Copyright can protect design drawings

United Kingdom

In the recent case of The Flashing Badge Company Limited v Brian Groves the High Court was asked to consider whether copyright was infringed by the copying of badge designs.  Acknowledging that designs are artistic works in which copyright subsists the defendant sought to rely for his defence on section 51 of the Copyright, Designs and Patent Act 1988 (CDPA) which provides that “it is not an infringement of any copyright in a design document or model recording or embodying a design for anything other than an artistic work or a typeface to make an article to the design or to copy an article made to the design”.  This provision ensures that protection of designs is normally considered by reference to the applicability of design rights in the article itself.  However, in this instance the court held that section 51 of the CDPA did not provide a defence and that the marketing of badges made according to the claimant’s design was an infringement of copyright.  In so doing the court distinguished the decision in Lambretta Clothing Company Ltd v Teddy Smith (UK) Ltd and another [2004] EWCA Civ 886 which upheld the defence.

In The Flashing Badge Company Limited v Brian Groves the claimant owned the copyright in the designs for a number of badges. The badges bore familiar messages in a specifically designed form, for example, "Happy Birthday" (a message in banner form above five lit candles sitting on a decorated cake) and "21 TODAY" (a design set within the shape of a key). Each badge was designed in a style distinctive from the others, and had six LEDs of different colours placed on it, the colours and the positions of the LEDs being chosen so as to make sure that the LEDs gave an effective glow to each badge and that their colours did not clash with the colours of the badge designs. The outline shape of the badges followed, and was dictated by, the outline of the artistic design which formed the subject matter of the face of the badges. The defendant imported from China and offered for sale identical copies of the claimant's badges.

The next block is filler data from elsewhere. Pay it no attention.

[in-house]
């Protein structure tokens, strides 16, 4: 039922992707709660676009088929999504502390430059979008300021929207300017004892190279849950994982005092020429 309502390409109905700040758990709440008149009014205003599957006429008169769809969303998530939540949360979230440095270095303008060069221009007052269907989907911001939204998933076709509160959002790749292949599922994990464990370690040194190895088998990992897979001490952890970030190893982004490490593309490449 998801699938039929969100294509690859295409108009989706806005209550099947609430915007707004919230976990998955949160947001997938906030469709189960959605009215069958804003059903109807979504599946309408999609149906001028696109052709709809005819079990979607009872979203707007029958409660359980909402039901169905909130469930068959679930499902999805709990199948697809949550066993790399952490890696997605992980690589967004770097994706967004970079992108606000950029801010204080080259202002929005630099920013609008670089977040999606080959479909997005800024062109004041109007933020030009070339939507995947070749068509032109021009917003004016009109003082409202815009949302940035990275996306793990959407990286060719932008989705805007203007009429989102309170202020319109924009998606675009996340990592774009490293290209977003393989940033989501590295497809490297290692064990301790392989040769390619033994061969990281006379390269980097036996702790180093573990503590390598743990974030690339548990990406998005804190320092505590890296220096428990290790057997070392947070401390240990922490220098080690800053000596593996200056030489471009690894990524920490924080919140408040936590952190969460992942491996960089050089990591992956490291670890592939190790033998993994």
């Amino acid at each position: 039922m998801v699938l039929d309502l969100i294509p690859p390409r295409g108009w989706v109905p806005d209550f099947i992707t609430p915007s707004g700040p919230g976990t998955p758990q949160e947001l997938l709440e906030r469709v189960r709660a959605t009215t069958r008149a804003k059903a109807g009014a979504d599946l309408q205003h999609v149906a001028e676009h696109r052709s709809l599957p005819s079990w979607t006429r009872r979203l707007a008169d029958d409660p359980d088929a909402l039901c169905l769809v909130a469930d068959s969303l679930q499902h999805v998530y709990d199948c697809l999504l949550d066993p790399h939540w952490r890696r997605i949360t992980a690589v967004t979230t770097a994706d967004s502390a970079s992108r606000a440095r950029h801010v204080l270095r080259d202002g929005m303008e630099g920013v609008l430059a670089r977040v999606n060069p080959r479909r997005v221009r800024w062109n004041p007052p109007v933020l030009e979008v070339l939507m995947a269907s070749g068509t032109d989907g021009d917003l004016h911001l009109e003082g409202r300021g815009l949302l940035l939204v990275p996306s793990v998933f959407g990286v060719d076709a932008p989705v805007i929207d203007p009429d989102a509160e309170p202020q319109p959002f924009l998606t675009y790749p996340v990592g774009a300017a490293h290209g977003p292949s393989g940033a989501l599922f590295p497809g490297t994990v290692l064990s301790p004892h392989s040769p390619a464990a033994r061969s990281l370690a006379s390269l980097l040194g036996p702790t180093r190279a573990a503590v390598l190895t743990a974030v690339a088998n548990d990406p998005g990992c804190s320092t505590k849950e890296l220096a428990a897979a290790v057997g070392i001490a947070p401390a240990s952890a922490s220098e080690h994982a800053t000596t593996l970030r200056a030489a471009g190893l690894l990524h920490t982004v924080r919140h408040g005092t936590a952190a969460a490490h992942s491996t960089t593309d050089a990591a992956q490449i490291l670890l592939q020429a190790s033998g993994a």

Lambretta Clothing Company Ltd v Teddy Smith (UK) Ltd involved consideration of whether the section 51 defence applied to the undisputed copying of a tracksuit top.  In that case the Court of Appeal held that the defence did apply. The original drawing of the coloured track top was a design drawing in the sense that section 51 provided for, and the defendant’s track tops were articles made to the design. The fact that surface decoration is excluded from the definition of "design" for the purpose of section 51, according to the court, made no difference, because the colourways were not just colours in the abstract - rather, they were colours applied to shapes that could, neither physically nor conceptually, exist apart from the shapes of the parts of the article. It was not, as the court explicitly stated, as though this surface decoration could subsist on other substrates in the same way as, for instance, a picture or logo could.

In the Flashing badge decision Justice Rimer concluded:  “It is true that the design of the shape of the badge follows the outline of the design for the artistic work on the face of each badge. But the latter design is in the nature of a graphic design which is in no sense something which (unlike the Lambretta colourways) can only exist as part of the shape of the badge. It is a design which can be applied to any other substrate and which, if so applied, would enjoy copyright protection for the infringement of which section 51 would afford no defence.”

The subtleties of interpretation between these two decisions highlights some of the complexities involved where alleged copying of designs occurs.  Each instance involved careful scrutiny of wrongdoing and a careful analysis of the availability of particular causes of action and applicable defences.  In this case the court highlighted the significance to the design of a decoration capable of transfer to a different surface and, in so doing, allowed copyright protection of that decoration.